“You have no idea how privileged that sounds,” she said.
I thanked her for her insights. Christoph and I shook hands and said goodnight and I rode back through the dimly light streets along the wats.
My passport was at the Vietnamese consulate and in the morning I would pick it up with my new visa in it and begin the long ride through the mountains, down to the Ho Chi Minh trail and into Vietnam. I found a guesthouse that night with a few rickety bunks full of foreigners who lay back under the ceiling fans and smoked and stared. The proprietors were watching television in Russian and I talked to them for a while. I hadn’t spoken Russian in months, and the last time was with a fellow named Yuri who wound up in the back of a truck I was riding in across Tibet. I had just come out from under a tarp amidst the cheese wheels and mattresses, having hidden from the People’s Liberation Army at a checkpoint. We had been equally startled by each other. The Lao family had been sent to Moscow by their communist government in the ’70s to learn the language. The Soviet Union fell. Their skills were obsolete and they opened a guesthouse in Vientiane. But they watched the Russian news every night. They were a surly couple and didn’t want to say much to me. They kept glancing back at the television images of corruption trials and oil deals in the place where they had lived so far away.
The next morning I went to the Vietnamese consulate and was greeted by a pleasant fellow in spectacles who handed me my passport from behind a barred teller’s window. The consulate had posters of fishermen in conical hats and some words about the “famous fish sauce of Vietnam!” I checked my new visa. It had the red communist insignia and a gold star above an arc of golden wheat. “Socialist Republic of Vietnam,” it said. There were a few red stamps. The date of entry was January 31st. My Lao visa expired on the 30th. “What about this?” I said, “The date is no good.”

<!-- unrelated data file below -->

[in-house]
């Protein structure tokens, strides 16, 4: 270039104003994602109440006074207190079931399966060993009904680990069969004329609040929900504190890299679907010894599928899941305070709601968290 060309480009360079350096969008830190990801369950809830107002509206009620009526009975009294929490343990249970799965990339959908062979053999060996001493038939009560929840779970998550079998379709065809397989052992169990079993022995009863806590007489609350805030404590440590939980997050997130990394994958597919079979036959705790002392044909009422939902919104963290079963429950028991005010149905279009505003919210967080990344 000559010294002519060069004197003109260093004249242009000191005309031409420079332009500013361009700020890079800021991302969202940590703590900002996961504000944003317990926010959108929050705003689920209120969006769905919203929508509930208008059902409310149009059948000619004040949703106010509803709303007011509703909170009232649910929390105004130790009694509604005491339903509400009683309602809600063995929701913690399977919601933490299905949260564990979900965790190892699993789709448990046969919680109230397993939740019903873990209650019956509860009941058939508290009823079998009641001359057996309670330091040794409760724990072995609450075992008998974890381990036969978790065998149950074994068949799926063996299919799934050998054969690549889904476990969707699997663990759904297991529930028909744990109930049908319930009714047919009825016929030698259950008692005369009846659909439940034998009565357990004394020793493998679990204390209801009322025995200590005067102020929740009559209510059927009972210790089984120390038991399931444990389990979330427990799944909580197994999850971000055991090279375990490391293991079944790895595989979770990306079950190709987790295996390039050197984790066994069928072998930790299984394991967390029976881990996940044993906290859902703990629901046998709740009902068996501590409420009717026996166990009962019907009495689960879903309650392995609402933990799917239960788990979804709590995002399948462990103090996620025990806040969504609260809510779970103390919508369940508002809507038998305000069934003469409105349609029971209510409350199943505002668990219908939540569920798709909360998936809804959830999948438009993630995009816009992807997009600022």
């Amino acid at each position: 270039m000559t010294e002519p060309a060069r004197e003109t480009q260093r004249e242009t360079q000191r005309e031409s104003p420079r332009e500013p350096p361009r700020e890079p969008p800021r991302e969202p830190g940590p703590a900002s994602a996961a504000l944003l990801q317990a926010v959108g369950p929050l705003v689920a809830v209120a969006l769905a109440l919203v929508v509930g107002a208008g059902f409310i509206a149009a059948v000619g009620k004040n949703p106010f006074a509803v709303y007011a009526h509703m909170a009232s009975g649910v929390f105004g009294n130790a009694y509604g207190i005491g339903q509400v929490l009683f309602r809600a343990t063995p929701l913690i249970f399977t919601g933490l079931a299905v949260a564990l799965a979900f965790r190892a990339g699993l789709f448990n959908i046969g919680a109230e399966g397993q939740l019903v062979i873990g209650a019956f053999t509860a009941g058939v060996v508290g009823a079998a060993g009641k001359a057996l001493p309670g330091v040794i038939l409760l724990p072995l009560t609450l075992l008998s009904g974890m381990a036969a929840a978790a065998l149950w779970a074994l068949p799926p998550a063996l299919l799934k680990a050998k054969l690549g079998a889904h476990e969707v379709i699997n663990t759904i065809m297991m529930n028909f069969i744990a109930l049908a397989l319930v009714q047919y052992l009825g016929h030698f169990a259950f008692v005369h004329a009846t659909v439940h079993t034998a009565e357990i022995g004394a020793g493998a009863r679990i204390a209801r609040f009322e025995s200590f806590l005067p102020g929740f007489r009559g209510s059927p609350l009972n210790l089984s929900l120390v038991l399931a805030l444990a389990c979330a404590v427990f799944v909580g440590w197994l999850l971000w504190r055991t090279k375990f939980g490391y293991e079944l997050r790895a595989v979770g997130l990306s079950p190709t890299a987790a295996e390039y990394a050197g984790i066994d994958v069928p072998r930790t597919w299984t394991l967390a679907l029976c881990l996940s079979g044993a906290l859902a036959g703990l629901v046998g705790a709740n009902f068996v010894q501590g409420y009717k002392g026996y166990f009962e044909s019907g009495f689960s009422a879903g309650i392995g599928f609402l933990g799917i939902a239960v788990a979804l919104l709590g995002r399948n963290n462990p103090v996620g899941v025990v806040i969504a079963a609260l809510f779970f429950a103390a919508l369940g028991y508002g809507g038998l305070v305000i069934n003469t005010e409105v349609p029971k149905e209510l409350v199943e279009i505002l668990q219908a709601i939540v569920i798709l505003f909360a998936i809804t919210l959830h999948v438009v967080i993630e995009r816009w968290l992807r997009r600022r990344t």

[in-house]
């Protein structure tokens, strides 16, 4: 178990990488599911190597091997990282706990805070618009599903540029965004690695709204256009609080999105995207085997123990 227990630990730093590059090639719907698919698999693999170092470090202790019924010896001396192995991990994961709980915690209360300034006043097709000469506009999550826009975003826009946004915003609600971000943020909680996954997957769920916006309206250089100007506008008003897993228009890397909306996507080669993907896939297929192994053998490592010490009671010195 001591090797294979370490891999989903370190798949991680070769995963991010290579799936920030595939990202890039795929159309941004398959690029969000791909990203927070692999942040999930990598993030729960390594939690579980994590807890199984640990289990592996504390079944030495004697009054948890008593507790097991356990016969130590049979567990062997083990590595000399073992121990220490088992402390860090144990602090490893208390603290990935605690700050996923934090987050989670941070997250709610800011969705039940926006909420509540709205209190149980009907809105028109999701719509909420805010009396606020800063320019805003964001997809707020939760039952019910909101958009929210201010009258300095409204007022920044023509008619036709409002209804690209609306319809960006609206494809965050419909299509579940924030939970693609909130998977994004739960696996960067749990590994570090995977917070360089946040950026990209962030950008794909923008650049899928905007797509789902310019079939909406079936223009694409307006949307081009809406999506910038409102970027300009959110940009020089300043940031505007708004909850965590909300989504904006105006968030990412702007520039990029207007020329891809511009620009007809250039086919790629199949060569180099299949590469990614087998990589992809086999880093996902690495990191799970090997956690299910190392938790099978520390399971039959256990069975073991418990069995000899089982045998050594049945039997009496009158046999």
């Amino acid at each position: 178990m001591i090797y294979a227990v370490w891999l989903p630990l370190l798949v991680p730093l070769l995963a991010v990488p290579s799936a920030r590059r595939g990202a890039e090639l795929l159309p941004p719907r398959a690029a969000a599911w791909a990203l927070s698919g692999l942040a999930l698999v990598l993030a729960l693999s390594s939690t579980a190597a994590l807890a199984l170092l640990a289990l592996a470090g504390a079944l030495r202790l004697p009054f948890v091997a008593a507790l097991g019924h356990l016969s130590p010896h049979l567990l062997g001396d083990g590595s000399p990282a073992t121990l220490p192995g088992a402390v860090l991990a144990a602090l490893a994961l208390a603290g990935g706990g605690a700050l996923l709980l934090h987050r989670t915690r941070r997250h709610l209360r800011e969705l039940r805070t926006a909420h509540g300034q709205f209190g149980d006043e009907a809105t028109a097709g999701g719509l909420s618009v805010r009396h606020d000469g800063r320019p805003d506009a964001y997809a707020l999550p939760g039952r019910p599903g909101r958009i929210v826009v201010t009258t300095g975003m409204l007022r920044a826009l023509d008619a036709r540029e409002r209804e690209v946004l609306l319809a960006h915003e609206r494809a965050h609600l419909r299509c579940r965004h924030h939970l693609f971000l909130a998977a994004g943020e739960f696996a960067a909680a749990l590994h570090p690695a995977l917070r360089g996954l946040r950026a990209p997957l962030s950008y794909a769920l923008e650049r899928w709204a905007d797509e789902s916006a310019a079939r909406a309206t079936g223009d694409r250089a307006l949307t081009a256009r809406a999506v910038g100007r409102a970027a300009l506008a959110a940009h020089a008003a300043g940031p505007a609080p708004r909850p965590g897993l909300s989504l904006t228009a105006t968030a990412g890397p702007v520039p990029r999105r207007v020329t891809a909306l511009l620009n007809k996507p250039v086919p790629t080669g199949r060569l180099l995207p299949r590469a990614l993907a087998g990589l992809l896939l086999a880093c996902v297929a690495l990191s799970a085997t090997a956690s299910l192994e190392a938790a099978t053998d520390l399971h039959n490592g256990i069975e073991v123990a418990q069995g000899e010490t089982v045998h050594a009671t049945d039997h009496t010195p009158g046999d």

“It is no problem,” he said. “You stay in Laos on the 30th and go to Vietnam on the 31st.” This didn’t seem so airtight, but I wanted to get moving and decided it didn’t bother me too much for now.
Riding out of Vientiane was strange. I followed a stream of motorbikes down the long paved road and knew that there was nothing ahead of me now. There were no further destinations, no towns ahead of me of note. I would wind up in the mountains alone, perhaps staying in villages, maybe sleeping outside. I still had weeks ahead of me and felt a vague sense of loneliness having entered and departed the biggest city in the land and having found nothing but a series of ramshackle buildings and forbidding consulates, the quiet jocular Lao, tending mindfully to their way of life. On the way out I stopped at a bank and changed $100, which would be enough to get me to Vietnam. Inside the bank, the air conditioning breathed in a heavy constant stream and some tellers stood in white shirts and ties, looking like the development posters that hung above them on the walls. A shriveled old woman came in and reached up to the counter, pushing a large pile of bills in front of the man for deposit. Vendors walked around with sandwich-signs of wristwatches, knives, binoculars, and pens all slung on strings and crisscrossing their bodies. Out in the streets, a pack of dogs trotted by as if on a mission. I rode out until the road split away from Vientiane. The last kilometers were repair shops and government buildings whose architecture was an incongruous concoction of the governments that the Lao had known—red, sloping colonial roofs stuffed down over a windowless concrete block. There were food stalls and baguette stands on the back of motorcycles; men lay with their children on mats in the shade of the bikes. I had no idea where I was going at all.
Jonathan Ward spent five years in Russia, China, Latin America, and the Middle East after graduating from Columbia in 2006. He speaks Russian, Chinese, Spanish, and Arabic, among other languages. He is currently at Oxford, starting a doctorate in Oriental Studies.